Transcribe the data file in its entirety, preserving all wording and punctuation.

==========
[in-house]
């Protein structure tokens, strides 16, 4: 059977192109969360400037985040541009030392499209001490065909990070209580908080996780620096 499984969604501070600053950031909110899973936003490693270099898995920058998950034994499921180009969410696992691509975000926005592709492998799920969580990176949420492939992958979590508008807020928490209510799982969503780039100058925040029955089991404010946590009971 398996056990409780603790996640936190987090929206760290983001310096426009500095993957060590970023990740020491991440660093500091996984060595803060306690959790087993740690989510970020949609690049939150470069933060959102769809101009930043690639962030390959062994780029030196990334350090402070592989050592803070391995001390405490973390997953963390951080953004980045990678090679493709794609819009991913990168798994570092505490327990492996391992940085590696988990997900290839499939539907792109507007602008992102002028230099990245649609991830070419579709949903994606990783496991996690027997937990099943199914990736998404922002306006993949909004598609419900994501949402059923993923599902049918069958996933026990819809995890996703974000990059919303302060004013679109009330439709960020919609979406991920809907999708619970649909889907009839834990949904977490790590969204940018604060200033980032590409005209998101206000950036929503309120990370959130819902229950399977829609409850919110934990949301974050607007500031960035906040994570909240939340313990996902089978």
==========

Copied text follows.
[in-house]
């Protein structure tokens, strides 16, 4: 059977192109969360400037985040541009030392499209001490065909990070209580908080996780620096 499984969604501070600053950031909110899973936003490693270099898995920058998950034994499921180009969410696992691509975000926005592709492998799920969580990176949420492939992958979590508008807020928490209510799982969503780039100058925040029955089991404010946590009971 398996056990409780603790996640936190987090929206760290983001310096426009500095993957060590970023990740020491991440660093500091996984060595803060306690959790087993740690989510970020949609690049939150470069933060959102769809101009930043690639962030390959062994780029030196990334350090402070592989050592803070391995001390405490973390997953963390951080953004980045990678090679493709794609819009991913990168798994570092505490327990492996391992940085590696988990997900290839499939539907792109507007602008992102002028230099990245649609991830070419579709949903994606990783496991996690027997937990099943199914990736998404922002306006993949909004598609419900994501949402059923993923599902049918069958996933026990819809995890996703974000990059919303302060004013679109009330439709960020919609979406991920809907999708619970649909889907009839834990949904977490790590969204940018604060200033980032590409005209998101206000950036929503309120990370959130819902229950399977829609409850919110934990949301974050607007500031960035906040994570909240939340313990996902089978």